Roger MacDonald in his workshop.
Photo: L. Pickett
Dear Friends, Family, Co-workers, and My
New Bird Banding Friends,
Those of you who know me well, know that I
have been blessed by having many wonderful men
in my life, but there is only one man that I
can honestly call my hero and that is my Dad,
My Dad was a very talented craftsman and he
was the happiest when he used his skills to
make life better for others. He rebuilt a
small camp in Lynnfield, MA and made it into a
home for his children and lived there with my
Mother for over 50 years. He made a countless
number of bookcases, beds, desks,
cabinets, toys and jewelry for his wife,
children and grandchildren.
During his almost 30 years of working at
the Melrose YMCA he made everything from
diving blocks to step dancing steps and
contributed greatly during the renovation of
building which took place in the 1980's.
During his 25 years as a machinist he even
made parts that went to the moon with Apollo.
All my life if anything needed fixing we
just gave it to Dad and he would take it
downstairs to his shop and then, in time, he
would bring it back fixed as good as new.
When my Mother became ill in 1999 he tried as
hard as he could to build things to make her
battle with PSP easier. I believe that
his greatest disappointment was that no matter
how hard he tried he could not make her "as
good as new".
I think one of his many accomplishments was
making tools to be used for banding birds.
When my Mother started banding birds in the
early 1960's he developed tools to make the
job of putting the bands on the birds' legs
easier for the bander and safer for the bird.
He turned this into a business which has
lasted over 40 years and his tools have been
used all over the world. In addition,
during the late 1980's he developed tools used
for banding hummingbirds.
I know that you all are wondering where
this is leading to, well let me tell you.
Sam from Avinet very kindly put a picture of
my Dad and a notice of his passing on the
Internet at www.qty.com/news.html
Although, my Dad was rather humble I know he
would be thrilled. So I ask you to click on
this site in tribute to the man who will
always be my hero.
Excerpt from an unknown source
Soon after starting Avinet in 1987 we
contacted Roger MacDonald to find out if he wanted us to
handle his pliers sales. He declined our offer.
I do most of Avinetís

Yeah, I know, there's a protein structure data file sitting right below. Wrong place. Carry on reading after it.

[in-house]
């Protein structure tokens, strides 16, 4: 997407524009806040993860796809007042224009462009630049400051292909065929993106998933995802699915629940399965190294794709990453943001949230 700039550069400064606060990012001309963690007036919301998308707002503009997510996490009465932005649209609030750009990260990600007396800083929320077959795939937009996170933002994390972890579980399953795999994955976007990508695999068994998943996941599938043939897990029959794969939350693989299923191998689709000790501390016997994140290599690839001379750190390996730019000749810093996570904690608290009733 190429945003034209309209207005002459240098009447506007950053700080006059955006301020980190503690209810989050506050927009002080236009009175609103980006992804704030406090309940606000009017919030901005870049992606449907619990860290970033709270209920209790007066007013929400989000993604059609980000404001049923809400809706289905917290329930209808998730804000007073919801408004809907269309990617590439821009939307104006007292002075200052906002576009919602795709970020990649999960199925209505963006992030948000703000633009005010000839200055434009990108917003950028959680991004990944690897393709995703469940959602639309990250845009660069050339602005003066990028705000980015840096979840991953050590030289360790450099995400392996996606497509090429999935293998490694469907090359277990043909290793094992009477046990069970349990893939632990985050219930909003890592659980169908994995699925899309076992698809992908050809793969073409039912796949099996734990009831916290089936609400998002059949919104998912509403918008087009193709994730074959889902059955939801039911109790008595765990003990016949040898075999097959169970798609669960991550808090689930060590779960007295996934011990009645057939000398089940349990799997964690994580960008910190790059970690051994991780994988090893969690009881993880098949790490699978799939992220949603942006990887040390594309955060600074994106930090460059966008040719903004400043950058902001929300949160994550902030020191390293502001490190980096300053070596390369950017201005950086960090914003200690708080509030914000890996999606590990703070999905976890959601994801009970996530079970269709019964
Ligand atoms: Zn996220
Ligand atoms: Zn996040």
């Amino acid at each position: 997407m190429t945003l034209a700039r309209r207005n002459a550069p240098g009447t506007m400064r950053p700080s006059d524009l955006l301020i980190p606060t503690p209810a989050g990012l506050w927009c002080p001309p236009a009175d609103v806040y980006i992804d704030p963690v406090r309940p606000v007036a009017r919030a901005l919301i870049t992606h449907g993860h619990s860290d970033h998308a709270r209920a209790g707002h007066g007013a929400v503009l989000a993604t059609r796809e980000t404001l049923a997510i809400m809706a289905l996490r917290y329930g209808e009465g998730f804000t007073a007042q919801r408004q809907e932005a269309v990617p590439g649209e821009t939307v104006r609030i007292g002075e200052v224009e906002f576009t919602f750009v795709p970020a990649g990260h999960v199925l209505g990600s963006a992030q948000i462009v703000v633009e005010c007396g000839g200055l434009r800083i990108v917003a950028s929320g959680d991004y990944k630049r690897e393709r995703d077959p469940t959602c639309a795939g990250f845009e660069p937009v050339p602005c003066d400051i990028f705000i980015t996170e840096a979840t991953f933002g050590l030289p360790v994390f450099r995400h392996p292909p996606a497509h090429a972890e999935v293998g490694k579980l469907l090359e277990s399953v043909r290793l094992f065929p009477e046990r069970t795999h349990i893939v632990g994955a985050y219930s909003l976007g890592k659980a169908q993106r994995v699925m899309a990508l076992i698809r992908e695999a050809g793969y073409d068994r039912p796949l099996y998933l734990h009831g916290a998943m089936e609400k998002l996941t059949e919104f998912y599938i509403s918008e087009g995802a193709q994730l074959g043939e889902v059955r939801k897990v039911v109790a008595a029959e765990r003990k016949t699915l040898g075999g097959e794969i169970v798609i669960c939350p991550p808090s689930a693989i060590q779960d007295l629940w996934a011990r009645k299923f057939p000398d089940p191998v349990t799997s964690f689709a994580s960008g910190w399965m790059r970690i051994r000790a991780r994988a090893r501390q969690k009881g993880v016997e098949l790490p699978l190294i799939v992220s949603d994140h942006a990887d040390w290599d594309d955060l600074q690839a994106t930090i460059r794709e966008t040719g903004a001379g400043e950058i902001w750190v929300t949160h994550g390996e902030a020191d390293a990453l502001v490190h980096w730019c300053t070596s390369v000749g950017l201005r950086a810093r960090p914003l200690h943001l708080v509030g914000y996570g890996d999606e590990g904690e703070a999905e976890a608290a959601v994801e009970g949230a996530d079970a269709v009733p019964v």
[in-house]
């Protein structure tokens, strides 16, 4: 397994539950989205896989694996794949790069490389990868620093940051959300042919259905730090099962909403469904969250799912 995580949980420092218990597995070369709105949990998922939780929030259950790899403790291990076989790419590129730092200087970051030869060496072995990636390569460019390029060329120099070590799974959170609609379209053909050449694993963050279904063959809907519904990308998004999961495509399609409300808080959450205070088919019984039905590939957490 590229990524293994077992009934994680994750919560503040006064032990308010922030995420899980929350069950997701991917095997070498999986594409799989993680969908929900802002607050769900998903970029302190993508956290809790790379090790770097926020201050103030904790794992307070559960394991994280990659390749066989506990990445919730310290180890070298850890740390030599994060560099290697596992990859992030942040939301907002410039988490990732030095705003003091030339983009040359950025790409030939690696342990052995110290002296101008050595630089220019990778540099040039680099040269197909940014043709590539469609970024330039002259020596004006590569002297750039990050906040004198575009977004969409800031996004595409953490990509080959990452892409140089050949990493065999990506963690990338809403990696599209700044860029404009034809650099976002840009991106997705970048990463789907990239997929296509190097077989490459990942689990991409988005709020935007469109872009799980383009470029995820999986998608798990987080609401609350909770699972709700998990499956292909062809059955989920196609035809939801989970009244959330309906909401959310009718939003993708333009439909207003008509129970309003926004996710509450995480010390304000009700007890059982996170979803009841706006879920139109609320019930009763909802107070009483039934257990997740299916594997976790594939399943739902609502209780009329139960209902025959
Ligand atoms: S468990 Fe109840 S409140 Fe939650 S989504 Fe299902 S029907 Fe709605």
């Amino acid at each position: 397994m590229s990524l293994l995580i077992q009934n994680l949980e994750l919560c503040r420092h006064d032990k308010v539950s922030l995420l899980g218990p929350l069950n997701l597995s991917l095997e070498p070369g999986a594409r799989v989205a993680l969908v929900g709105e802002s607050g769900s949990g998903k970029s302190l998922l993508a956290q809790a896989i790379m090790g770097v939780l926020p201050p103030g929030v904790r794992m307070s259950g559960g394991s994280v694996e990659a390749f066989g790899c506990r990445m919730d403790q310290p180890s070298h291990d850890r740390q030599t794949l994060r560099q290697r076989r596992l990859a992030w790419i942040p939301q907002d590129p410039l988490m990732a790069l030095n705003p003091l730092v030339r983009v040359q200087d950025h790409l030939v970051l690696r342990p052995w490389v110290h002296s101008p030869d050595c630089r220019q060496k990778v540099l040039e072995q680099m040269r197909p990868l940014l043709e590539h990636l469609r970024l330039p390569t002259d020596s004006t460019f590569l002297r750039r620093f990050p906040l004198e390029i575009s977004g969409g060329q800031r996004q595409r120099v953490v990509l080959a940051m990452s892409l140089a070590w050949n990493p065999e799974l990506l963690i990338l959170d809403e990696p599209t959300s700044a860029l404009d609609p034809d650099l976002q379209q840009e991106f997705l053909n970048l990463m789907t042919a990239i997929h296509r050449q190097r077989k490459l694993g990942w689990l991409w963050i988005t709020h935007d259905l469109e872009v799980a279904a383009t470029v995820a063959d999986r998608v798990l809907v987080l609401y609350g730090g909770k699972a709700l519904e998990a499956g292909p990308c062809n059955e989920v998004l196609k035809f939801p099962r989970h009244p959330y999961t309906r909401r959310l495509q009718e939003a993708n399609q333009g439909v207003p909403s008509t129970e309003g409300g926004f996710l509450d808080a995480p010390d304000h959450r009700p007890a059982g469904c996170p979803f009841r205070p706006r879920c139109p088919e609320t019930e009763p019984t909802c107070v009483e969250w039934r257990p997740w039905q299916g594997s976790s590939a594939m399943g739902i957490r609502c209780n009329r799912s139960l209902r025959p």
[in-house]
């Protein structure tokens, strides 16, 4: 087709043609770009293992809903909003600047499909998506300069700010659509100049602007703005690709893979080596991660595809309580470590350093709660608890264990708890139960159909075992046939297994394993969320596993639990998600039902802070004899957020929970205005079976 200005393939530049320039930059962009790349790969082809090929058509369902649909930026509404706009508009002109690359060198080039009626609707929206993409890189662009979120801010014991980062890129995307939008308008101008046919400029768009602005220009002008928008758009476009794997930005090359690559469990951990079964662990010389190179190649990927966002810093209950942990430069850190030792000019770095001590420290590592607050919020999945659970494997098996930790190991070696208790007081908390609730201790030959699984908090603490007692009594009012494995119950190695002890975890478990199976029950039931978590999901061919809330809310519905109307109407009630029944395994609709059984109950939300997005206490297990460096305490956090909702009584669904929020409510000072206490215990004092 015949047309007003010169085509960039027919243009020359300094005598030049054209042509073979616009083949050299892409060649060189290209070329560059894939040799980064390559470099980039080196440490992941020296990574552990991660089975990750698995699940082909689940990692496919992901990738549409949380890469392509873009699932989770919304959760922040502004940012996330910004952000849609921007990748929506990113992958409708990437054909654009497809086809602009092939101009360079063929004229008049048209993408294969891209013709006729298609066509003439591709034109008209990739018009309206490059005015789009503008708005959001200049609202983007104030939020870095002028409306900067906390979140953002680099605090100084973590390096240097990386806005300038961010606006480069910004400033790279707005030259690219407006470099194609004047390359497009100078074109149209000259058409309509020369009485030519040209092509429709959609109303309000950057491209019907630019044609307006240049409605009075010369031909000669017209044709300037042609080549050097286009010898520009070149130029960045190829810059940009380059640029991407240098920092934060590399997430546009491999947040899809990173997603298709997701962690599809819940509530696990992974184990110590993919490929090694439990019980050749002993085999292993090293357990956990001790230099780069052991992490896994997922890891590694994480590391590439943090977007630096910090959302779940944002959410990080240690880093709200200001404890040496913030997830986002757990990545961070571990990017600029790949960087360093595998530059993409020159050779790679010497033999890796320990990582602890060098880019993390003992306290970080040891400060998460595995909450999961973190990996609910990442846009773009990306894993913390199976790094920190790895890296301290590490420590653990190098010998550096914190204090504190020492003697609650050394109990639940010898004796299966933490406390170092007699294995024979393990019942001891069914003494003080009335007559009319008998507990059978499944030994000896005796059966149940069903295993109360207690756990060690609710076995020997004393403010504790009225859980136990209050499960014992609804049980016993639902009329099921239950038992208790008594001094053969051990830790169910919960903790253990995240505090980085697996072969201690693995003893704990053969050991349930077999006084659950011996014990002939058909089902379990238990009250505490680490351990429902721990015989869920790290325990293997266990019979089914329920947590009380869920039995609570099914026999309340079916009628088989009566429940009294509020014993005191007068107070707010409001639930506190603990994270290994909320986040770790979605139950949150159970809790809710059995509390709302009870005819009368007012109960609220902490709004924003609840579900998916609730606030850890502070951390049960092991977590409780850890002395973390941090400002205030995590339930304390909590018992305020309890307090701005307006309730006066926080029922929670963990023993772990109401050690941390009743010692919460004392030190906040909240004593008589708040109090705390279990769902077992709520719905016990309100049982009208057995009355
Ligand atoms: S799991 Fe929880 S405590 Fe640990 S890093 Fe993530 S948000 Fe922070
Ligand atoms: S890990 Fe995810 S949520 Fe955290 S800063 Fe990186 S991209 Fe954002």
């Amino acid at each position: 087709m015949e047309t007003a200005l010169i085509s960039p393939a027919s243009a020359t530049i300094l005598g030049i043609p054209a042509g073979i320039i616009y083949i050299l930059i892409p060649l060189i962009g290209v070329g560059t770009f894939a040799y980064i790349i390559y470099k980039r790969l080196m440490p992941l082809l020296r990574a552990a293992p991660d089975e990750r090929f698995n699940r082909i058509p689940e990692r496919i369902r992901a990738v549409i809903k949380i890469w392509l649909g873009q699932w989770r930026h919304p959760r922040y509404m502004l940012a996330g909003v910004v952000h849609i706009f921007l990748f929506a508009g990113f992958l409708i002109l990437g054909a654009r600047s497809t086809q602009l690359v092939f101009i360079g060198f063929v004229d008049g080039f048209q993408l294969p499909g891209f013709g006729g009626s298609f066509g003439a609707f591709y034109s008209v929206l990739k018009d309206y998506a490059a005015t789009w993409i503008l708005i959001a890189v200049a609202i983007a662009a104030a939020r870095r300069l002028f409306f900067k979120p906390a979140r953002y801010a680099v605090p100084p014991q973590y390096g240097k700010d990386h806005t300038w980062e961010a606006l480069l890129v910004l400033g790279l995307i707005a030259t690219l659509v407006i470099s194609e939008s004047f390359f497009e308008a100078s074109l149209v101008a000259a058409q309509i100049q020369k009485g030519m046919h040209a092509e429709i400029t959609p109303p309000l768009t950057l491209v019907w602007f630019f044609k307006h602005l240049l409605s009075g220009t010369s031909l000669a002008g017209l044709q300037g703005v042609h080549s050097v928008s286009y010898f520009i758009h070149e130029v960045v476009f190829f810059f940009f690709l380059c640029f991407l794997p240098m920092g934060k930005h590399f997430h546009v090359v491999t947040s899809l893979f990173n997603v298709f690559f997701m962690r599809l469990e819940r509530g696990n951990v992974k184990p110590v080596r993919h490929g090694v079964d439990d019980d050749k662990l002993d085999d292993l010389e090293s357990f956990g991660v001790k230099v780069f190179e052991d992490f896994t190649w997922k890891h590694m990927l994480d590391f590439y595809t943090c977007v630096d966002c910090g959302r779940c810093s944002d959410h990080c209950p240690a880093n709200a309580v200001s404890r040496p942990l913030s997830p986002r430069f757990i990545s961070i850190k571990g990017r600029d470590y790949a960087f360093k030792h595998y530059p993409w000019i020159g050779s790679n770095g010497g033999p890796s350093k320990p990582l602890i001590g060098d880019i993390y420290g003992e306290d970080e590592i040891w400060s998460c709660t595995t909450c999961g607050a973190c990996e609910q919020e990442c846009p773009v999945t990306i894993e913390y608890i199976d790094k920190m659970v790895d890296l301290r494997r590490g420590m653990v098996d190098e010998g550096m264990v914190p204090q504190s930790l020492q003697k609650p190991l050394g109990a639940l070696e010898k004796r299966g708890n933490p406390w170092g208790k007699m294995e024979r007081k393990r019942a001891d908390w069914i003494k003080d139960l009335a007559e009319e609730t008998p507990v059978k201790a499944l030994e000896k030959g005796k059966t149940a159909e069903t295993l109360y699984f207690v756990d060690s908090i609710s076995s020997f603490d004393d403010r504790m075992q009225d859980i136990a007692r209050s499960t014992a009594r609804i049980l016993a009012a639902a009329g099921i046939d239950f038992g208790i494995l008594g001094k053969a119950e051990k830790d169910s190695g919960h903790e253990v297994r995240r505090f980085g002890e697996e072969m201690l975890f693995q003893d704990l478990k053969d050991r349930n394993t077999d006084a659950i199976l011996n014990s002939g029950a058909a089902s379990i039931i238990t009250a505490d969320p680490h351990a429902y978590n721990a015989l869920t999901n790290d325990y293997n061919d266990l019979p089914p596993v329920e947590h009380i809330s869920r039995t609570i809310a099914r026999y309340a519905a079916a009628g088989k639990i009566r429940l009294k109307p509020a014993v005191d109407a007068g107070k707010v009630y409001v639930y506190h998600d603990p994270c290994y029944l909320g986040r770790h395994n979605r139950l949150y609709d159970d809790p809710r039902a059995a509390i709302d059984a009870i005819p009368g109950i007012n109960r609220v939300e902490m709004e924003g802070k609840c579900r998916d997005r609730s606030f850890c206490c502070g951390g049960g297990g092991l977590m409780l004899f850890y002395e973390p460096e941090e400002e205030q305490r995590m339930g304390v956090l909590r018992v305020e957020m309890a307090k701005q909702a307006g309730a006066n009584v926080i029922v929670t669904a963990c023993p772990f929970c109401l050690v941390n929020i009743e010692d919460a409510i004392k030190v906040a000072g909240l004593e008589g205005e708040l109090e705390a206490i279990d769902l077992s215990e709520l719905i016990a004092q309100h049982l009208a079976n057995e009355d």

manufacturing, but for several reasons MB handled making
banding pliers from the beginning. She gave it a good
hard try, for a long time with the first vendor, but the
project turned into a nightmare so we finally stopped pliers
production. Then (I don't remember how many years since
our first contact) Roger called us back and offered to supply
pliers to us, but not all the models. Perhaps the other
models were a too big a headache for him to make? We
agreed but, now that were were selling pliers again, MB had to
find a another machinist to make the missing models.
Meanwhile she developed a warm and close relationship with
Roger, so that part went very well, and while the new (third)
supplier was cooperative they encountered one technical
problem after another. Then Roger died in May 2001.
After a time Roger's daughter enlisted Roger's nephew (our
fourth supplier,) who is a machinist as well, to continue the
MacDonald line of pliers, and hummingbird tools.
Remember, Roger was a retired machinist when he was making
pliers. He had the time and expertise to make small
batches by hand; and he did not make much, if any money doing
it. We too did not make money distributing his pliers,
and we suffered financially from working on the other models
with other machinists. But because she loved Roger, and
as a service to bird banders, MB kept at it.
Rogerís nephew is a different story.
He is very capable machinist with a big machine shop but he
has a business to run, and must at least break even. He
gave it good try, but finally decided that he didn't need the
headaches and financial losses that were mounting up from
making small runs of banding pliers. After many years of
ups and downs, ... mostly very frustrating downs, with
sadness, we finally gave up too, and quit making all the
pliers. We will never recover the costs of tooling up to
Now, ... plain steel pliers, without
band openers would be much easier to make. But, do you
think banders will accept pliers that rust anytime soon?
After what we have been though, we are not keen to suffer
another financial beating by investing money in the tooling
for a line of new products that might sell at the rate of a
few dozen per year.
Now you know the real deal.